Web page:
|Publication number||US3961600 A|
|Application number||US 05/517,353|
|Publication date||Jun 8, 1976|
|Filing date||Oct 23, 1974|
|Priority date||Oct 23, 1974|
|Publication number||05517353, 517353, US 3961600 A, US 3961600A, US-A-3961600, US3961600 A, US3961600A|
|Inventors||Horace H. Homer, Richard S. Doron, Donald J. Grolemund|
|Original Assignee||Gte Sylvania Incorporated|
|Export Citation||BiBTeX, EndNote, RefMan|
|Patent Citations (5), Referenced by (11), Classifications (22)|
|External Links: USPTO, USPTO Assignment, Espacenet|
Incandescent lamp bulbs are generally coated by blowing a cloud of finely divided powder, such as silica, into a heated bulb. The powder cloud is passed through the corona of a high voltage probe and receives a charge. An electrode of the opposite polarity is in contact with the bulb to be coated. The charged powder particles travel to the wall of the bulb and are deposited as a thin film on the inside wall.
There have been several different methods disclosed of providing means of directing the powder cloud into the bulb. In general such methods included a powder reservoir containing the powder, and a means for metering measured amounts of the powder into an air stream by which it is conducted into the bulb. A major problem with the above method is that the powder has a tendency to form into small clumps. These clumps, if carried through onto the walls of the bulbs, constitute appearance defects. The nature of the powder is such that it is not a free-flowing material and must be agitated in order to be dispensed. Mechanical agitation, used in most disclosed methods, aggravates the formation of the clumps. Prior art methods for the removal of the clumps removed the agitated powder from the hopper with a stream of air and the powder-air mixture was then blown against a target to pulverize any clumps before passing into the bulb.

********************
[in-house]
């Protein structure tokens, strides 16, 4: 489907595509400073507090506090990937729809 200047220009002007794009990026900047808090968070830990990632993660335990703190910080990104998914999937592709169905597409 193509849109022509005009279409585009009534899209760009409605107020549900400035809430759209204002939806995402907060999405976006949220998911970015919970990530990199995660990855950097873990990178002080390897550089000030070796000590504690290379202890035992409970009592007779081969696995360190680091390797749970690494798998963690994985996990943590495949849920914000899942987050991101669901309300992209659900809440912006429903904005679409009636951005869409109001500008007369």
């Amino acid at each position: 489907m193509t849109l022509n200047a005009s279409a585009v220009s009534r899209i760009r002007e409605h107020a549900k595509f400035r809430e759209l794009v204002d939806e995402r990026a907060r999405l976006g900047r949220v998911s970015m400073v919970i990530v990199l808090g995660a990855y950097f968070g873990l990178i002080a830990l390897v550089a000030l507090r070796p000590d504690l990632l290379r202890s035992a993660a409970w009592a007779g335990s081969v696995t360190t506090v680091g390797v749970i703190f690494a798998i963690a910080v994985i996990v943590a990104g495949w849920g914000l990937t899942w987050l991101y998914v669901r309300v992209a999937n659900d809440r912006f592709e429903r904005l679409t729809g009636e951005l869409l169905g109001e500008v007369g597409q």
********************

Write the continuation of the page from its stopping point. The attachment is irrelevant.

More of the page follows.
The problem with this method was that the impact on the plate tended to form clumps as well as breaking up others. The clumps formed by the impact were either carried into the bulb or dropped back into the powder hopper to be recycled.
An additional problem with existing methods is the difficulty of controlling the rate of powder flow to the bulbs. This results in a wide variation of coating thicknesses on the bulbs and hence changes the light output of the finished lamps.
This invention discloses a method to prevent clump formation and also to provide much closer control of the amount of powder fed to the bulbs, thereby better controlling the coating density from bulb to bulb.
In addition, a method is shown for a closed circuit system that collects all the powder that is not deposited on the bulb wall and returns it to the powder hopper for reuse, because up to 50% of the powder introduced into the bulb does not adhere to the bulb wall and passes out in the air stream.
In the drawing,
FIG. 1 shows apparatus for coating bulbs in accordance with this invention and
FIG. 2 is an enlarged sectional view of the nozzle used for preventing clump deposition on the bulbs.
The powder 1 is maintained in suspension in a closed container 2 by means of a fluidizing bed 3. The suspended powder is maintained at a constant level in container 2 by means of a powder level sensor 4. Maintenance of a constant level of powder 1 in container 2 keeps the ratio of powder to air in manifold 5 constant and provides uniform deposition on lamp bulbs.
Powder is introduced into manifold 5 by means of a venturi valve 6 located at the junction of air inlet line 7 and powder outlet line 8. An air supply control panel 9 controls the pressure and cycle time of air supplied to venturi valve 6 through air inlet line 7 which, in turn, controls the density and cycle time of powder introduced into manifold 5 through powder outlet line 8. Located at the inlet end of manifold 5 is a vortex nozzle 10 through which the powder passes from outlet line 8 to manifold 5. The purpose of vortex nozzle 10 is to break up any powder clumps or agglomerates that exist, prior to deposition on the lamp bulbs.
Vortex nozzle 10, shown in more detail in FIG. 2, breaks up powder clumps and agglomerates by means of, among other things, a core 11 which is coaxially located within a hub 12. The air-carried powder enters nozzle 10 at inlet 13, is directed past core 11 and passes through a narrow passage 15 between core 11 and hub 12. Each end of core 11 is somewhat bullet-shaped. Also, vortex air is introduced through inlet 14 to six vortex holes 16 which are tangential to the bore thereof and at an angle to its axis so as to impart a forward swirling motion to the powder as it passes through passage 15. The combination of core 11, passage 15 and swirling air from holes 16 break up powder clumps before they can be deposited on the lamp bulbs. The vortex air is controlled by a line 17 connected to control panel 9.